National Law Journal: Jenner's Paul Smith on Leaving Big Law, and What's Next


Paul Smith.

The presidential election, Paul Smith said, made his jump from Big Law “the right thing to do.”

Smith, chairman of Jenner & Block’s appellate and U.S. Supreme Court practice, said he had been thinking for some time about teaching in a more serious way and writing about his more than 30 years as an appellate lawyer—many of which he spent litigating voting rights issues.

“I thought I might stay of counsel with the firm, but then this opportunity came along,” Smith said Friday. “After the election it felt like the right thing to do.”

That opportunity came in the form of a teaching position at Georgetown University Law Center and a part-time position to litigate voting rights and campaign reform cases for the nonprofit Campaign Legal Center. Smith announced this week he’s leaving Jenner after 22 years at the end of this month.

Smith, 61, has argued 19 high court cases, including the landmark gay rights decision, Lawrence v. Texas, and major voting rights and First Amendment cases. He spoke with The National Law Journal on Friday about his decision to leave Big Law—and what’s next. The conversation was edited for length and clarity.

NLJ: How did this career change happen?

Smith: I’ve been thinking for a while about doing some teaching in a more serious way and to write about what I’ve learned in the 35 years I’ve been doing this practice. It’s really hard to do that when running a practice, so that was kind of a plan. I thought I might go into government, but it never was the right time or place. I thought I might stay of counsel with the firm, but then this opportunity came along. After the election it felt like the right thing to do.

I’ve been working closely with Gerry Hebert (Campaign Legal Center’s director of voting rights and redistricting) on voting rights for 20 years. We were working with him on cases from Jenner, for example, the Texas Voter ID case and others. I’ve also known Trevor Potter (Center’s president) a long time and that was attractive. They have a really wonderful group of people there.

They were looking for somebody to kind of provide a strategic litigation perspective and approached me. They said, “Do you want to do this?” I said, “I’m going to be teaching,” and they said, “Do it on a part-time basis with us.”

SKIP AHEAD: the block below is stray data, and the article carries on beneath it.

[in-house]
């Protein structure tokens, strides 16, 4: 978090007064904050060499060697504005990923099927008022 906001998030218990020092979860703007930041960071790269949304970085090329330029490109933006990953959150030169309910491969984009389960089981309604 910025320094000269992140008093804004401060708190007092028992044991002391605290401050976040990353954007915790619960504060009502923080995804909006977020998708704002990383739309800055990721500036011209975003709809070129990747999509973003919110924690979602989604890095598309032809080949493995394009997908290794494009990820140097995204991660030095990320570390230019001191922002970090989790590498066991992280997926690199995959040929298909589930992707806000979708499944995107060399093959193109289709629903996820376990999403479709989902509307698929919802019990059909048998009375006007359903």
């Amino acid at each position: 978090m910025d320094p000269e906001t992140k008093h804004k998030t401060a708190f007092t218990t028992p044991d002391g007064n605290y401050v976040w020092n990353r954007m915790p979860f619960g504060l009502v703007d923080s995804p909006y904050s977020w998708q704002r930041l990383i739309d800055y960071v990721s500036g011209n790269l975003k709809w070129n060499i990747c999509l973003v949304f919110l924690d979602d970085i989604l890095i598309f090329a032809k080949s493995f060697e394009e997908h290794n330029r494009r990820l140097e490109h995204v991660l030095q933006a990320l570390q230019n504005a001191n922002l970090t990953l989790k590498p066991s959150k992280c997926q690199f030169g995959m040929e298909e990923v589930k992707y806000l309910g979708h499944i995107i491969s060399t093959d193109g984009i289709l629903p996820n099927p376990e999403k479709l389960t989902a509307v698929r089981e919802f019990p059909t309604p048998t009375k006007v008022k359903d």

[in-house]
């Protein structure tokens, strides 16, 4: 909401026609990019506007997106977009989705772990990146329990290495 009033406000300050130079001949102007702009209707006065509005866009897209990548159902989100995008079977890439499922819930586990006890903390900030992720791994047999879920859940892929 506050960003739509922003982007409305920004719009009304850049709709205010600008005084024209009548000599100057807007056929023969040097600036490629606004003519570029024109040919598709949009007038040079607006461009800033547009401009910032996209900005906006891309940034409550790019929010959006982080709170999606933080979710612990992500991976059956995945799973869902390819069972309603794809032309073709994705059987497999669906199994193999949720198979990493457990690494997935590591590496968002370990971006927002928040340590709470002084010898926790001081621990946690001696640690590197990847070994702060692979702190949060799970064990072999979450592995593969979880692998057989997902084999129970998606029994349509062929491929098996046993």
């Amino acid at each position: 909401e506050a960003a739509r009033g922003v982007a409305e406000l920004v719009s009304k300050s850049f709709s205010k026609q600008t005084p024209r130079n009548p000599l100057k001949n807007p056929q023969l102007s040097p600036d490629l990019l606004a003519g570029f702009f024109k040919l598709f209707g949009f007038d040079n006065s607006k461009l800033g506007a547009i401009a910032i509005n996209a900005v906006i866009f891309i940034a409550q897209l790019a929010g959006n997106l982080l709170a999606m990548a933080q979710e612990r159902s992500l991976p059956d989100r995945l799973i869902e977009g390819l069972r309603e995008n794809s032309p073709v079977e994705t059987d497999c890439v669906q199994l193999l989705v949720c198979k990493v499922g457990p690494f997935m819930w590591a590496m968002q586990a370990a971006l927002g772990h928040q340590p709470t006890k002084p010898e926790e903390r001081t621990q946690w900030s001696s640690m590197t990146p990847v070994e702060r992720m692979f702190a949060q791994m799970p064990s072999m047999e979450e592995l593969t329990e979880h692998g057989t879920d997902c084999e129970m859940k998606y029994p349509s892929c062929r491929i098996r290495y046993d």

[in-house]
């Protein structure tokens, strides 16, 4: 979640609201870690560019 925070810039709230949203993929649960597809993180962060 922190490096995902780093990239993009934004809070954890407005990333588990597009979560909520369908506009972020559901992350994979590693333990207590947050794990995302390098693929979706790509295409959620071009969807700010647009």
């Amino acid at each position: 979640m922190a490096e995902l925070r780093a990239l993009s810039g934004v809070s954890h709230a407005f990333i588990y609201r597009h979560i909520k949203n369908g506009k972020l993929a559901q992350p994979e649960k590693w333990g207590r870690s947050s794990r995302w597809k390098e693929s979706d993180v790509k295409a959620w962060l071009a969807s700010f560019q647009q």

Most of my time I will be at Georgetown. I’m there four days a week and teaching two classes on election law. While I’m sad to lose the connection with Jenner, I thought it was the right thing to do.

What’s Jenner’s reaction to your departure?

They knew about the teaching post for a while and then when I said I wasn’t going to stay, people were wonderful, generous with good wishes. It’s hard to leave behind relationships and do something different, not that I’ve done it very often in my career. I’ve been very privileged to be there and I’ve done wonderfully interesting work and with young lawyers. Not every firm would work out the way it did for me. They have a great sense of values—public service, pro bono.

How important is a Supreme Court and appellate practice for firms today and is it financially remunerative?

It is a tough environment, especially for Supreme Court arguments these days. People are aggressively pricing themselves down to keep the volume up and offering to do what they wouldn’t normally do. If you want to be on the map, you have to have a certain volume of cases you can point to. That’s particularly difficult if you don’t have someone coming from a firm with experience or from the SG office (Office of Solicitor General).

The SG’s office is becoming particularly important as a source of experienced lawyers. But I think it is essential to have this practice for a firm to be able to market itself as a first-rate, national firm with first-rate litigation skills. You have to be able to say, “We have the ability to take this case all the way” and will bring to it the kind of talent an appellate practice recruits. There’s a reason every firm in town is trying to market this practice—it’s important to go to the market with first-rate credentials and it’s absolutely essential to hiring the best associates.

What will you miss most about leaving the practice?

I think the variety is the best thing about private practice. I won’t be as involved in the LGBT movement as I was, but I sort of feel after the Supreme Court and the marriage decision, it’s OK to let others take up those issues. The voting rights issue I’ve been very involved in seems like a problem every bit as serious now as it has been on the voter suppression side, and there’s also the issue of money and how it’s dominating politics.

The center has the Wisconsin partisan redistricting challenge going to the Supreme Court. Jenner is coming in as co-counsel on the appeal. I will definitely work on it. If it gets granted, they expect me to argue it. They have a great team already and want to be sure they have the best Supreme Court team for what could be a very important case. I’m looking forward to it.

This Q&A was originally published in the National Law Journal